No-one gets to move through this life Scot-free. No, not even the Scots. We are a charmed people it’s true, but even we, must at some point, reckon with what ours to face, ours to do.
Did you know that scot in “scot-free” refers to a tax? No, I didn’t either, until I looked it up – bless you: credible sources on the internet! Here in this country we sometimes associate scot-free with the important story of Dred Scott. An 19th century American held as a slave in Virginia who first sued for his freedom in 1847 and after ten years of appeals finally ended up in the Supreme Court, but was denied the right to a trial in a federal court because of his status as a slave. His case influenced Lincoln’s nomination and of course, our country’s history.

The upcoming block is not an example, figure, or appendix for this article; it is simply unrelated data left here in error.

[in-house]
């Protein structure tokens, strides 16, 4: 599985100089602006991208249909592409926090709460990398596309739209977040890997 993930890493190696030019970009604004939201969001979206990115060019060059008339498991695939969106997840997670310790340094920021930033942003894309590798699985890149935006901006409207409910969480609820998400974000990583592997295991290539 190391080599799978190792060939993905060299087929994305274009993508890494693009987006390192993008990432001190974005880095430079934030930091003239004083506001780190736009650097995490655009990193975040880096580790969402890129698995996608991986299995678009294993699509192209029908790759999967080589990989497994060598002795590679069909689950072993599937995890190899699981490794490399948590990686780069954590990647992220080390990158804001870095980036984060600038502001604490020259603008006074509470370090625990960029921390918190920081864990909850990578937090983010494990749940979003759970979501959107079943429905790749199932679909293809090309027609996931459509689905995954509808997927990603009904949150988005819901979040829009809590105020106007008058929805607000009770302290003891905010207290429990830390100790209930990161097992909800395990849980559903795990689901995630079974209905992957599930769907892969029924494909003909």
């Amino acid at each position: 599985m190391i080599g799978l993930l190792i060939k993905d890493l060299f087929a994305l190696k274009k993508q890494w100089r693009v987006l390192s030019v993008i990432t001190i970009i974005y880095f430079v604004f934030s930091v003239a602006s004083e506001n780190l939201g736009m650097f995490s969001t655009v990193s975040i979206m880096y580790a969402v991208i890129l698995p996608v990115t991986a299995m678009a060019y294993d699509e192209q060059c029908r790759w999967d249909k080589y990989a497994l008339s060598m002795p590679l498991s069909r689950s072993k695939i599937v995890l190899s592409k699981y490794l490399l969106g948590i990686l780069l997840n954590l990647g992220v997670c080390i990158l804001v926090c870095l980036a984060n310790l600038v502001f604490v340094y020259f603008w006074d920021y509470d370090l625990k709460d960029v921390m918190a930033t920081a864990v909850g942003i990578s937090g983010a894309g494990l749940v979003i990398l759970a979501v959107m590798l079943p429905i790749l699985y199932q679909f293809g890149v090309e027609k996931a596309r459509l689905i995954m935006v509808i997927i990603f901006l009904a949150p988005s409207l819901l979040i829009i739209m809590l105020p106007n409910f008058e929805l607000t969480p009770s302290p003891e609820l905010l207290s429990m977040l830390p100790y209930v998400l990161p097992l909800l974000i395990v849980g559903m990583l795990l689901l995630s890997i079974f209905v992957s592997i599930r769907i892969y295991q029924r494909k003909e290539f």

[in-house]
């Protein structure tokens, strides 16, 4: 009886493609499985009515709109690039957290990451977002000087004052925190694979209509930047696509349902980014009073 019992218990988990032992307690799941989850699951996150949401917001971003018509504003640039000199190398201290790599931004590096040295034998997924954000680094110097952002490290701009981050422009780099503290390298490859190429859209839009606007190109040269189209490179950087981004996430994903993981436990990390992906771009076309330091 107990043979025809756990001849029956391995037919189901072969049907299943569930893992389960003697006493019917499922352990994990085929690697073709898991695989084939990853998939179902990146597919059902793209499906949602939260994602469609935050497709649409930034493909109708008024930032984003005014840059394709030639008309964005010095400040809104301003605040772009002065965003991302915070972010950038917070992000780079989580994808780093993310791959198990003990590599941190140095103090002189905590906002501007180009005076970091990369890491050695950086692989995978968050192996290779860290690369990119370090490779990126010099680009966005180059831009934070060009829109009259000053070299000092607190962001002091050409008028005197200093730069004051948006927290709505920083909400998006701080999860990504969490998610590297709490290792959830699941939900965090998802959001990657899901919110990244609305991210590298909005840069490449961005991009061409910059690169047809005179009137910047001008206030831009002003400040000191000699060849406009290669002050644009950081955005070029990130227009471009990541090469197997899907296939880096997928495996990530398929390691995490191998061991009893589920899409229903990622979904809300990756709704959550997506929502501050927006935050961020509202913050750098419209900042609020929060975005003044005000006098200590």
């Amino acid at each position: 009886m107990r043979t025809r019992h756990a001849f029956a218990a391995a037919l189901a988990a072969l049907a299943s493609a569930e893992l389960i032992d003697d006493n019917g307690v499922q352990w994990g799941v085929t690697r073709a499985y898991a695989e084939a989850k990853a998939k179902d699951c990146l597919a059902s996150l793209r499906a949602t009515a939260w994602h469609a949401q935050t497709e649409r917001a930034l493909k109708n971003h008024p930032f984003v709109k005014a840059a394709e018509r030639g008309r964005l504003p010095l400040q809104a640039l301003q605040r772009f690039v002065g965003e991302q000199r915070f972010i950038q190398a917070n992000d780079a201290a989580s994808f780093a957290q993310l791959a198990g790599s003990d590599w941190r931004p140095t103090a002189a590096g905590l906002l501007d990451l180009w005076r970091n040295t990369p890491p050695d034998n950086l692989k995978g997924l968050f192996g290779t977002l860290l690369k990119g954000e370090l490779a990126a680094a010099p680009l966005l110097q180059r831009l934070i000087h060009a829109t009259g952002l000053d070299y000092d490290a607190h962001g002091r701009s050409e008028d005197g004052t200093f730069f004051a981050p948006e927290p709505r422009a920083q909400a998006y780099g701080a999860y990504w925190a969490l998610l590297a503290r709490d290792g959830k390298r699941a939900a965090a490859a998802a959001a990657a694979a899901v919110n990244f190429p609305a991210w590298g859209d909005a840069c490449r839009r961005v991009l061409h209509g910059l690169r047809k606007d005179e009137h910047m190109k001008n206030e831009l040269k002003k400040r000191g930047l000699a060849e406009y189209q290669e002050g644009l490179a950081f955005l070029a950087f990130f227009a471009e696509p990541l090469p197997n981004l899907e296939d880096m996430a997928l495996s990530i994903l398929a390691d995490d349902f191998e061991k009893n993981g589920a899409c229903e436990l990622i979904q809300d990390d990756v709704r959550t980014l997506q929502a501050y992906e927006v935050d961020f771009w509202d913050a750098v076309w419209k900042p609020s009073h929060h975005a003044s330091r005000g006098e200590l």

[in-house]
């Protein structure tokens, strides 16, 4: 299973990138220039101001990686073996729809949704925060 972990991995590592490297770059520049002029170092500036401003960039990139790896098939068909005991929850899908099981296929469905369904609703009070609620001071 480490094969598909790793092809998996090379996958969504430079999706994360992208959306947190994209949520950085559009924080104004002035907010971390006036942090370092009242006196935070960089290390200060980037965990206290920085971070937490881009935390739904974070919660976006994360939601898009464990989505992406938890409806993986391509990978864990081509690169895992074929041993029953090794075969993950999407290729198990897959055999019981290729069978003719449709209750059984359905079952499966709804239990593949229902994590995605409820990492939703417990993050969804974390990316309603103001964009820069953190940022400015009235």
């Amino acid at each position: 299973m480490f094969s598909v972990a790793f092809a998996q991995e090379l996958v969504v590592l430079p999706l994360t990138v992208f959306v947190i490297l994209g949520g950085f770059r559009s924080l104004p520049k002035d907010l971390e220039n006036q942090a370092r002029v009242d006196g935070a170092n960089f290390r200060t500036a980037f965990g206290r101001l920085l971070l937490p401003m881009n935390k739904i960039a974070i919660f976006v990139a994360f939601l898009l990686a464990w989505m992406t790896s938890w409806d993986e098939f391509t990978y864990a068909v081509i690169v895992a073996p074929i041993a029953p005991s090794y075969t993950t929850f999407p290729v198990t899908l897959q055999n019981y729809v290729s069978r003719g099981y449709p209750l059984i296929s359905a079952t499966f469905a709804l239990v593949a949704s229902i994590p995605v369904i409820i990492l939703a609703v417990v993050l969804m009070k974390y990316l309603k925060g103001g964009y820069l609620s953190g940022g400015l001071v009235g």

2 Kings 4:42-44 † Psalm 145:10-18 † Ephesians 3:14-21 † John 6:1-21
In the fall of 2014 IHNFA, the Honduran Childcare services were restructured by a Honduran government that was under pressure from UNICEF and in a season of reform. It had been an open secret for some time that the majority of the IHNFA budget was enriching administrators and bureaucrats rather than serving the vulnerable and abandoned children it was charged to protect.
Many services were cut, including the government-run children’s homes and some of its foster programs. This created its own challenges in a country of 8.5 million people in which 138,000 are already without a home and more than 1 million are housing insecure.
Exodus 16:2-15 † Psalm 105:1–6, 37–45 † Philippians 1:21–30 † Matthew 20:1-16